Category Archives: ethiopia

The great Lenten fast draws to a close and Easter approaches

Fasika in Lalibela

Enkwanaderasachu

Best wishes to everyone celebrating Easter on either the 1st or the 8th of April. Easter in Ethiopia, known as Fasika is celebrated according to the Orthodox or Eastern church calendar this year on 8th April. Some years it falls on the same day as in the western church, some years it can be far apart, but this year it is one week after western Easter.

Fasika is a Ge’ez (the ancient liturgical language of Ethiopia) word and also the word in Amharinya and Tigrinya for Easter. Easter is also sometimes called Tensae a Ge’ez word meaning to rise). It is one

Sheep are bought into Addis for sale for holidays

of the most important holidays in Ethiopia, marking the end of a long 55 day Lenten fast. On Easter Sunday chickens, sheep, goats and cattle are dispatched for the pot as the fasting comes to an end in no uncertain terms. Sunday sees piles of sheep skins on street corners, to be picked up by small dealers in trucks. In the days leading up to Easter flocks of sheep and goats as well as herds of oxen are driven by herders into the city, chickens are driven in trucks and pick ups. They are sold at impromptu markets all over the city to be slaughtered in back yards. Prices of livestock more than double for Easter. Sheep come to the capital with drovers bringing them across countryside from several hundred miles away, from Shoa and even as far as Wollo.

Local shepherd boys in Wollo

After Easter there is no fasting not even on Wednesdays and Fridays until after Pentecost on 27th May (Parakilitos). In the countryside the end of the fasting is celebrated in different ways. In Tigray priests are feted with parties held by different households from their parish. In Wollo I have seen the girls making swings from rope to hang from trees and sing songs while swinging, while the boys have javelin contests. Its also a second wedding season as people like to get married before the rainy season and after the fasting. These are enjoyable times in the countryside, and if you have the chance to spend a week or so up in the countryside on a Tesfa Trek in Wollo, Tigray or the Simiens you will be a very welcome guest and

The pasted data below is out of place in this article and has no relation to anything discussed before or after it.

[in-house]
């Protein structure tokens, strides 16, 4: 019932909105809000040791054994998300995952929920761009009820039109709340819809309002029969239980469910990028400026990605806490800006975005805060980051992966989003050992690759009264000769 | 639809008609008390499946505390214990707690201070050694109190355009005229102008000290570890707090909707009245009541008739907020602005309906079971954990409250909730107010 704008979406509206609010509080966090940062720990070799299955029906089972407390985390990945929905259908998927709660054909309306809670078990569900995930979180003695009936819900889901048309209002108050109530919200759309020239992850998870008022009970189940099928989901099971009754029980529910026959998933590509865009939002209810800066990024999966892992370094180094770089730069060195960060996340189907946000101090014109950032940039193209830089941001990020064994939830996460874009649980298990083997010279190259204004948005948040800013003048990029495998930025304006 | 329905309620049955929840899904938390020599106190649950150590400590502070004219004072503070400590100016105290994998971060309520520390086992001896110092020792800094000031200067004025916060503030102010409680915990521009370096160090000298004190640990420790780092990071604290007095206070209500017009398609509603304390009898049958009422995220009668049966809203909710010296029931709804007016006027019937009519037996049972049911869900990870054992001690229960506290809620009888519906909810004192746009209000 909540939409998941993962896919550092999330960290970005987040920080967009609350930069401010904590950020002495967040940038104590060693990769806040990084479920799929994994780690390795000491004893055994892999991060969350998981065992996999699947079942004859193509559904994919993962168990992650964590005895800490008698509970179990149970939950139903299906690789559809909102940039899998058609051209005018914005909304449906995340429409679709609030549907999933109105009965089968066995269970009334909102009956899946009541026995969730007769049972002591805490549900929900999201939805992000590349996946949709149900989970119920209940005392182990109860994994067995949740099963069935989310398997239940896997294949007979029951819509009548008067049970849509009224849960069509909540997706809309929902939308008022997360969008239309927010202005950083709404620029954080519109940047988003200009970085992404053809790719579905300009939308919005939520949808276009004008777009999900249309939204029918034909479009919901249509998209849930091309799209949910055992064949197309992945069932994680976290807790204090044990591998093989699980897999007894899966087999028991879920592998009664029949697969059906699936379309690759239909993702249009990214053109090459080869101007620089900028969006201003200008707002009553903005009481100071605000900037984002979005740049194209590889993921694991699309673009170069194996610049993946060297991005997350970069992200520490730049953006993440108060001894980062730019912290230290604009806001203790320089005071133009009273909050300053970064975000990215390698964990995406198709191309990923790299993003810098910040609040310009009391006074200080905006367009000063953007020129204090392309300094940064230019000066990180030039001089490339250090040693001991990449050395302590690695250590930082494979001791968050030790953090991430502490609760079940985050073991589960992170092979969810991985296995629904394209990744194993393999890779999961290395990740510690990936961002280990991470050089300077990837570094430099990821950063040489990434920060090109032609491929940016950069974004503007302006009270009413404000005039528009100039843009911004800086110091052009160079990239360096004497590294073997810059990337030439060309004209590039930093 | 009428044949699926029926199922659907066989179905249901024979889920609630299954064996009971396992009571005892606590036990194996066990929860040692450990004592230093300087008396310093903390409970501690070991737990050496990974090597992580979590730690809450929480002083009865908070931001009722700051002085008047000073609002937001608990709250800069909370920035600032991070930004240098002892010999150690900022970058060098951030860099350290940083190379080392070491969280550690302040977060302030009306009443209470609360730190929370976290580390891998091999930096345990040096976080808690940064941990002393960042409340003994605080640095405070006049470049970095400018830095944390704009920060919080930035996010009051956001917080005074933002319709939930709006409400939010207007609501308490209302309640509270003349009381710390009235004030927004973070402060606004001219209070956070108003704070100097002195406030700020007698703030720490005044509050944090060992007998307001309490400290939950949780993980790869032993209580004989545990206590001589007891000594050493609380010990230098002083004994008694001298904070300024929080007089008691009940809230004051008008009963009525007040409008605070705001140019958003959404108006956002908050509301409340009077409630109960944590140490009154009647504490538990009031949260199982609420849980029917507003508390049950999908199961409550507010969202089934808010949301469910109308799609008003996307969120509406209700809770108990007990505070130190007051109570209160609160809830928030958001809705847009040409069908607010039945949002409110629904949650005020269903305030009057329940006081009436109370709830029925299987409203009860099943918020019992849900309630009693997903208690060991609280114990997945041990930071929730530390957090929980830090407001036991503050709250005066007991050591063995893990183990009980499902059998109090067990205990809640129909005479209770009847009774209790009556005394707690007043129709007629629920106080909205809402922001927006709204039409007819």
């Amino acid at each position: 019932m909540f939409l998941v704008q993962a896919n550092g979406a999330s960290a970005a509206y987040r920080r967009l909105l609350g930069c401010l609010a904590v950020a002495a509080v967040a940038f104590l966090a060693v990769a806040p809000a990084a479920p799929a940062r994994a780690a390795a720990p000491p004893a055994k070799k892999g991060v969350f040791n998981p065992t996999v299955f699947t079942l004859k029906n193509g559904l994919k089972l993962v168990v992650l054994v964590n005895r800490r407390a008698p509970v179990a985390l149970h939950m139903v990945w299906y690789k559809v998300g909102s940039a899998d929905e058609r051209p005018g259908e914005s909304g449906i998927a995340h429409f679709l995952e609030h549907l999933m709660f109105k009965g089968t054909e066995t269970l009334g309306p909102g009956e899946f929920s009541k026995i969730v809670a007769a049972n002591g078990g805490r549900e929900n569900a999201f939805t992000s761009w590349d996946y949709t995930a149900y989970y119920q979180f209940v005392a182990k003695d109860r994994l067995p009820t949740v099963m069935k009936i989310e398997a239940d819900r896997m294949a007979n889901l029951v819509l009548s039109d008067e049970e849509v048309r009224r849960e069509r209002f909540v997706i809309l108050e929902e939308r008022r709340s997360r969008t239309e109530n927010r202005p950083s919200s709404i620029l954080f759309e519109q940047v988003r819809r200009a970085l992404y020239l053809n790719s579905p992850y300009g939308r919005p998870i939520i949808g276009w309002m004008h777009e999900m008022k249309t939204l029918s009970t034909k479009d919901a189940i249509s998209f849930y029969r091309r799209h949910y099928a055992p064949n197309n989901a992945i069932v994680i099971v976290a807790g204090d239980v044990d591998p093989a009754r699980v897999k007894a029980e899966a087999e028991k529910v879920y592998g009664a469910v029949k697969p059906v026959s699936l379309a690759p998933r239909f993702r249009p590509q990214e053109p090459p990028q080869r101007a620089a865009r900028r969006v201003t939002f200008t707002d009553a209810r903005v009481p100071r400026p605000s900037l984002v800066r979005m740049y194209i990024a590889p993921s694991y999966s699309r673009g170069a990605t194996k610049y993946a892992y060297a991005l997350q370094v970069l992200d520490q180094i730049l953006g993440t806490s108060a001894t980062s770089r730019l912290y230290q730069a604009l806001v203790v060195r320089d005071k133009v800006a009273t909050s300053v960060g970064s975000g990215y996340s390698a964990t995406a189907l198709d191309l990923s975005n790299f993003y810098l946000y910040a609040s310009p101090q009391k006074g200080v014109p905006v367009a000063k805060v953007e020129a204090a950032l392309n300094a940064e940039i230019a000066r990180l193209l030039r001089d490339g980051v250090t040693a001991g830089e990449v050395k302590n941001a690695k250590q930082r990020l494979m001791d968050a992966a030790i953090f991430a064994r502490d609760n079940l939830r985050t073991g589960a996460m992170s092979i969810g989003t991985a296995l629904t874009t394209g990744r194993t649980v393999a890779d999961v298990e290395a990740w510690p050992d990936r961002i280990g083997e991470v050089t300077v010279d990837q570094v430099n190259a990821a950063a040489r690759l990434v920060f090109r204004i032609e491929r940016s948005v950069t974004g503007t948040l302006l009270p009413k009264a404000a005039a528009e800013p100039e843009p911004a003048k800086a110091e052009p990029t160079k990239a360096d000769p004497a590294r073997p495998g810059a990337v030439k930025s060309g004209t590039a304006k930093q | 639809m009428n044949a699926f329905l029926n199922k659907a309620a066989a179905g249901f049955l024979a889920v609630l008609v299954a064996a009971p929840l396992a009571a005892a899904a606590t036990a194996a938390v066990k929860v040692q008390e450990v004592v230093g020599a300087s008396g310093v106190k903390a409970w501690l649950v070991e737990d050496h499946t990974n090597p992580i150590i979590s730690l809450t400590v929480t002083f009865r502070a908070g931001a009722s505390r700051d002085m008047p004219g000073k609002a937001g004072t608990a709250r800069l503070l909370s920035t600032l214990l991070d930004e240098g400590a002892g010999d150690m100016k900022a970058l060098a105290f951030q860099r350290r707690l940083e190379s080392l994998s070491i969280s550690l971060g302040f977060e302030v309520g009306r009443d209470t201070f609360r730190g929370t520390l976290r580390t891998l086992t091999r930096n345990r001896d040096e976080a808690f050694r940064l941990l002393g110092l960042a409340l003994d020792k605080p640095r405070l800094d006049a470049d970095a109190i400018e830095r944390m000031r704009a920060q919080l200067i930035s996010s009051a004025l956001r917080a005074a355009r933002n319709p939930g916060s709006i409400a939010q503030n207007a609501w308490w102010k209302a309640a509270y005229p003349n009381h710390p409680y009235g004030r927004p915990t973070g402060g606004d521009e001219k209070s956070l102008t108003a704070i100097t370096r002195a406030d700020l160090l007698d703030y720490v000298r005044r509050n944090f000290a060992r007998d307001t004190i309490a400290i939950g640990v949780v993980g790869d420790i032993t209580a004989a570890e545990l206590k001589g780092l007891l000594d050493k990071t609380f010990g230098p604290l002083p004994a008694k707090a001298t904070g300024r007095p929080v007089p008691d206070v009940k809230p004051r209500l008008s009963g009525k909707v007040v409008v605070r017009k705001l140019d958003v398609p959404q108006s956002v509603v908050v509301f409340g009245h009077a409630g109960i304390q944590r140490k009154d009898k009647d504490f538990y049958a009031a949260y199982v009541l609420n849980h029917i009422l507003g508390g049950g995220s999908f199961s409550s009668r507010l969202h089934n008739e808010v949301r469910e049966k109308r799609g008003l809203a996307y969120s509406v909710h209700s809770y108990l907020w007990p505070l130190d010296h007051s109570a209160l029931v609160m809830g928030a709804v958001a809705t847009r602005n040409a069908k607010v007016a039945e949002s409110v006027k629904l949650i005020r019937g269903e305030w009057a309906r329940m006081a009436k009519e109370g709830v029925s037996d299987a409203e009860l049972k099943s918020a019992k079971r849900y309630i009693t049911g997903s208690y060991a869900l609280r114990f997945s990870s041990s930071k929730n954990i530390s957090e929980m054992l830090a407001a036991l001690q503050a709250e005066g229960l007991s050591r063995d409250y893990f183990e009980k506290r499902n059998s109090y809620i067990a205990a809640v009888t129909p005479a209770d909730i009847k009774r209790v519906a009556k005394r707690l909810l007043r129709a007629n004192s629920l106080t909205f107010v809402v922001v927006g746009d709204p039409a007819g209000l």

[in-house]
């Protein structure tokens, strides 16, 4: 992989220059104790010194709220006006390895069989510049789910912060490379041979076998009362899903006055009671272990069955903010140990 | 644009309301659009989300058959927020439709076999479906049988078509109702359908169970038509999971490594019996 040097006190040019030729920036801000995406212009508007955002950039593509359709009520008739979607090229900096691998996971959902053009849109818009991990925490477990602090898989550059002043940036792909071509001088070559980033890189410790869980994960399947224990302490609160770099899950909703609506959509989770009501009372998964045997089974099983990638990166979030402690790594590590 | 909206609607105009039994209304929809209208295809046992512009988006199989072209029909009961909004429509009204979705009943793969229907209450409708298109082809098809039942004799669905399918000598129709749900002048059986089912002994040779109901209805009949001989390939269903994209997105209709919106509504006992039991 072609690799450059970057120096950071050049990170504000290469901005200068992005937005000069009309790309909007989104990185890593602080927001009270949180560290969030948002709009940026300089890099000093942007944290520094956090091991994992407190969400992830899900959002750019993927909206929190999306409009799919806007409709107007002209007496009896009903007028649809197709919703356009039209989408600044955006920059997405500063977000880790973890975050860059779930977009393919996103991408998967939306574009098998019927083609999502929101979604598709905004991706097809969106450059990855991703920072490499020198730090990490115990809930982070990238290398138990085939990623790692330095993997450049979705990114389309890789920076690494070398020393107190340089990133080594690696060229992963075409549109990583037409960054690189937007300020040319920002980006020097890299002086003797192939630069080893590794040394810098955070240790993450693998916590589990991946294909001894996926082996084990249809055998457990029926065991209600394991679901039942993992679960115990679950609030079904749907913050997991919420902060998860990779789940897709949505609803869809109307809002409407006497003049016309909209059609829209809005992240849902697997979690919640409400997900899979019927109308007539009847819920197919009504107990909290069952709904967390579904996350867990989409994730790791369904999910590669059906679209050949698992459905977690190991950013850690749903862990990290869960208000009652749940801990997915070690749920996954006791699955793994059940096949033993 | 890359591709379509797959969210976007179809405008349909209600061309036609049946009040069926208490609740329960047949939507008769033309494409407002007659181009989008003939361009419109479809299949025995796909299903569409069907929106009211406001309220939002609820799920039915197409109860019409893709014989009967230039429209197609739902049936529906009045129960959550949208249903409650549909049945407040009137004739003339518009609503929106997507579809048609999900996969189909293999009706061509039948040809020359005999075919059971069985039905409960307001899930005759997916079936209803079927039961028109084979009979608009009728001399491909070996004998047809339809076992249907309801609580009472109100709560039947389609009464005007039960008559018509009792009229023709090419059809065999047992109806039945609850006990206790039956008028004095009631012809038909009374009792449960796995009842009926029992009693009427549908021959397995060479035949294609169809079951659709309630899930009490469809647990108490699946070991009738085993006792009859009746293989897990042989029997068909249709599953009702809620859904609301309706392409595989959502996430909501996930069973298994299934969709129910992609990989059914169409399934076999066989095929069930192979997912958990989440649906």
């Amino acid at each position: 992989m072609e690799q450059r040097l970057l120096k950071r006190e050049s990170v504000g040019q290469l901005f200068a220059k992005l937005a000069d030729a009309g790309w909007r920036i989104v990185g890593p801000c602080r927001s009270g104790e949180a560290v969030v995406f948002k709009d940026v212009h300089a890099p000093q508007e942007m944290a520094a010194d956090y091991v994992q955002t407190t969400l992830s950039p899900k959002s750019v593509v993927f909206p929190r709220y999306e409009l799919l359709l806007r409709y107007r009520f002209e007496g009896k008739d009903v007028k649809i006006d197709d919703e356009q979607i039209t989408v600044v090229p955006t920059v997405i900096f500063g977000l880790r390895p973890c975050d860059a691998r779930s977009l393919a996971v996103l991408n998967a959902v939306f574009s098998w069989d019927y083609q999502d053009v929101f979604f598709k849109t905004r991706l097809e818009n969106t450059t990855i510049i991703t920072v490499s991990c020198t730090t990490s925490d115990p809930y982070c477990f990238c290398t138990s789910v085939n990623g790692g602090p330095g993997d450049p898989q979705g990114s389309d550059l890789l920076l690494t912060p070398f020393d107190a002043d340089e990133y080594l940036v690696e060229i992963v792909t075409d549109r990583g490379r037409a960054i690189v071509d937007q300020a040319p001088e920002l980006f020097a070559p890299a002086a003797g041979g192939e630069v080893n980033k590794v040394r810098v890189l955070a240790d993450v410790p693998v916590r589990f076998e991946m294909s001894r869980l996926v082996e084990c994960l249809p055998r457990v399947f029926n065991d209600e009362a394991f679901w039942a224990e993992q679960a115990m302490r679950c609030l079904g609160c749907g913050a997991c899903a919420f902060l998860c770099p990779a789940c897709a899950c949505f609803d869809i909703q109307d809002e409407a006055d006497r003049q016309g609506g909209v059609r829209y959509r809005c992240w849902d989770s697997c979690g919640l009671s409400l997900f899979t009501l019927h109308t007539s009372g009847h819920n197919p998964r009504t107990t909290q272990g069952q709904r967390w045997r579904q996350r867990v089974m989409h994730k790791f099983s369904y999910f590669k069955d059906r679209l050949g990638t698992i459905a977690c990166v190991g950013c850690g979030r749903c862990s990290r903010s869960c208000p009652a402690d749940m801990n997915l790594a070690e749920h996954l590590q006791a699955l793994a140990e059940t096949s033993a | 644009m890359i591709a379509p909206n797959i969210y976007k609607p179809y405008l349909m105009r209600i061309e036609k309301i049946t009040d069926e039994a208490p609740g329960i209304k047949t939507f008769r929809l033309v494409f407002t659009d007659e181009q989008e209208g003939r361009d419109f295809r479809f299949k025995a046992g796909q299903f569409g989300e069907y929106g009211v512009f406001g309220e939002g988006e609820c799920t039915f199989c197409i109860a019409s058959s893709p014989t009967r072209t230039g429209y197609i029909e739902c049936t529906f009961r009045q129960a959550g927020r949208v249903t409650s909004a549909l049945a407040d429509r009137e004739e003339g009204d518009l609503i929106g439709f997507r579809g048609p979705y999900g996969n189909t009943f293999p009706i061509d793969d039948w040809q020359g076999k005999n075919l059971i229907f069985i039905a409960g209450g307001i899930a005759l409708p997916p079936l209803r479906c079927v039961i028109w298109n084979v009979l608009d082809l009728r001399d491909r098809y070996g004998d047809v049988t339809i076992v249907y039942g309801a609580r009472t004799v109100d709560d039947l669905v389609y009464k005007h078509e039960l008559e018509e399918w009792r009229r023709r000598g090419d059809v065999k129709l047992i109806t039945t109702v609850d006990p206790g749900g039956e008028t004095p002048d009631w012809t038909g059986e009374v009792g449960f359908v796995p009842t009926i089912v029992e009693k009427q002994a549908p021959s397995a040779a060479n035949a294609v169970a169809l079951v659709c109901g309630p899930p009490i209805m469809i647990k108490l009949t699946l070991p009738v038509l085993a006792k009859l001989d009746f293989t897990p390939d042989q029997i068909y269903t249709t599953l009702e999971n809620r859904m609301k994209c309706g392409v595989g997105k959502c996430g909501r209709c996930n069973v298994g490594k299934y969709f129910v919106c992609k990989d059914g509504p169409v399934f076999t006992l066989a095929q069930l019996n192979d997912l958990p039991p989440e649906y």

Hosanna palm rings

participant at the celebrations. Its still not too late to book your trek in early April!

The lead up to Fasika starts now with Palm Sunday or Hosanna this Sunday (1 week before Easter, 1st April this year).  It is a very special day in the Orthodox church commemorating Jesus’s march into Jerusalem on a donkey with Palm fonds laid before him. It is marked with palms (worn by many worshippers on hands or head), processions and special services in the church.

Following Hosanna is the last week of the Great Lenten fast or Hudadi.  This final week of Hudadi is commonly known as Holy Week, or the “Week of Pains” or in Ethiopia Himamat and it is the strictest part of Lent. During Himamat no absolution is given, and during this week the fast becomes yet more rigorous. For some strict worshippers, having broken the fast after mass on Thursday they will not eat any food nor drink even a drop of water until Easter morning. So they totally abstain for all of Good Friday (or Sekelet) and Saturday, breaking this fast after the church service that goes through the night on Saturday, finishing at around 3am on Sunday morning. These three days are known as “Qanona”. The priests neither eat nor drink but remain in the churches singing and praying incessantly.